A blessed career…so far

As a viticulturist in New Zealand’s North Canterbury wine region, Zoe Marychurch details her life of grapegrowing and winemaking with journalist Samuel Squire.

Armed with an interest in chemistry and a love of the outdoors and part of a family with a healthy interest in wine, Zoe Marychurch found herself attracted to a course in viticulture and oenology at an open day at New Zealand’s Lincoln University. Just a few short years later, and she now has the honour of being named the Bayer North Canterbury Young Viticulturist of the Year for two consecutive years running.

Now a viticulturist by trade working for Pegasus Bay in Waipara, in North Canterbury, Zoe enrolled in Lincoln’s course straight out of high school.

“I think the funniest thing about going to university to study viticulture and oenology is I wound up studying wine before I could even legally buy a bottle myself,” she said.

A career in wine

In 2013 Zoe moved to Blenheim to work over the summer on a vineyard in the Awatere Valley before transferring for a semester to Nelson Marlborough Institute of Technology.

“This meant I could graduate on track while fitting in my first vintage – a real eye opener at Cloudy Bay,” she said.

“After graduating, I moved to Central Otago for a stint at Peregrine Wines, then settled into a graduate internship at Felton Road – an exciting role comprising vineyard, winery and cellar door operations.”

It was at Felton Road where Zoe developed a love of Pinot Noirs and organic wine production. In 2016 she decided it was time for some international experience in the world of wine and travelled to Oregon before returning home to New Zealand.

“I flew to Oregon for crush at Yamhill Valley Vineyards. This was fascinating – a stark change from New Zealand,” she commented.

“The winemaker at Yamhill Valley Vineyards, Ariel Eberle, had lots of trials and experiments during my time there. We worked with small ferments too, so blending was complex.”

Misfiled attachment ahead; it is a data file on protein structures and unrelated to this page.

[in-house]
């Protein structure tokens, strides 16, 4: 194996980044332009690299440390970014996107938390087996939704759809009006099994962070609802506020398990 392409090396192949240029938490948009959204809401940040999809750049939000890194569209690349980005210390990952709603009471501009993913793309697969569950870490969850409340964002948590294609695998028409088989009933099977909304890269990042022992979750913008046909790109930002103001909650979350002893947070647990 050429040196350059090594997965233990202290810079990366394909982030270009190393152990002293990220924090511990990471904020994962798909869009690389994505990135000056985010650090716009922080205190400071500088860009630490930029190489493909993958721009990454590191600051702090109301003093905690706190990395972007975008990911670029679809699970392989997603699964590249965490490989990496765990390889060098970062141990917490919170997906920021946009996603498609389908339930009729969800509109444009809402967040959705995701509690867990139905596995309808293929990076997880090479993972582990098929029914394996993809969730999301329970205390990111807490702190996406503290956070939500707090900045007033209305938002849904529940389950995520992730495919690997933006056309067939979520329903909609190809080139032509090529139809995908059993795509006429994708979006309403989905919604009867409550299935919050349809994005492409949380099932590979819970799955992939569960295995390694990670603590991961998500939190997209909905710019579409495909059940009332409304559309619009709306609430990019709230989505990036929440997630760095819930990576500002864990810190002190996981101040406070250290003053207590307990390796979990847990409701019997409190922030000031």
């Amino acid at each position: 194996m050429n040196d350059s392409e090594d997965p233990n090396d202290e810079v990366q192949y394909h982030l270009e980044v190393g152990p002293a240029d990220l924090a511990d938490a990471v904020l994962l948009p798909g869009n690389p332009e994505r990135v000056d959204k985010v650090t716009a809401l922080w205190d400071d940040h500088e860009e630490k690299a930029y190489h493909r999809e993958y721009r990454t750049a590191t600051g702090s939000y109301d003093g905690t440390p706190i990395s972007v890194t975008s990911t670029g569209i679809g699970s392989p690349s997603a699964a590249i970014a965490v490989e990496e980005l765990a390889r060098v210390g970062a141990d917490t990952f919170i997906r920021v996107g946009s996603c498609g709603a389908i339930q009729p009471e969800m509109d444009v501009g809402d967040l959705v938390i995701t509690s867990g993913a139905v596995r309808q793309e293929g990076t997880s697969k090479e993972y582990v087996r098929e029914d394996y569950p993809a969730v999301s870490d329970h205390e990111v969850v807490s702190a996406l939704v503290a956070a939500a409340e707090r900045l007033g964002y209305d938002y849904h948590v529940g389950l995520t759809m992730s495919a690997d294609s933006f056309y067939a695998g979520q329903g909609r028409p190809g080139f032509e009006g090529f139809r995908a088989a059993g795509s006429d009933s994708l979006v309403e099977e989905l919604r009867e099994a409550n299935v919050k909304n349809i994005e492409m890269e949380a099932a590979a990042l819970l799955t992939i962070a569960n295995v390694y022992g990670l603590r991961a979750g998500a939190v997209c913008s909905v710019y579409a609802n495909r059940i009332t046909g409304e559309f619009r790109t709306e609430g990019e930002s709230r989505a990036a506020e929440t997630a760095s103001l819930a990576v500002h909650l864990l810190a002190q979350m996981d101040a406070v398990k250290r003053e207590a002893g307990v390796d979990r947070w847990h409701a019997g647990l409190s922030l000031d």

Back in New Zealand, Zoe shifted to North Canterbury where she worked in a vineyard in a Girl Friday-type role before a season in South Australia’s Adelaide Hills.

“Kate Laurie of Deviation Road produces epic ‘methode traditionelle’ with precision and punchiness. It was a fantastic time and I got to hone my skills with mass spectrometry and in the lab, while having my own interns – wine students themselves.”

Next came Zoe’s first trip to Europe working for a natural winemaker in the Jura. Picturesque Franche-Comte and the French way of life made it hard for her to even consider returning home.

“I spent four months not just in Arbois but also in the Rhone, the Loire, Burgundy, Provence, Languedoc and Bordeaux. Experiencing and exploring the vines, wines and people I had so far only read about was revitalising,” she said.

Zoe then spent a season at Greystone back in North Canterbury, “harvesting beautiful Pinots” before picking late-picked Rieslings and Bordeaux reds at Pegasus.

“I stayed with [Pegasus] for pruning which allowed me another trip back to France before moving into an assistant viticulturist role where I am now.”

A day in the life

Just like The Beatles, Zoe says she hasn’t had an ordinary day working in viticulture. Her active roles have kept her busy and constantly challenged.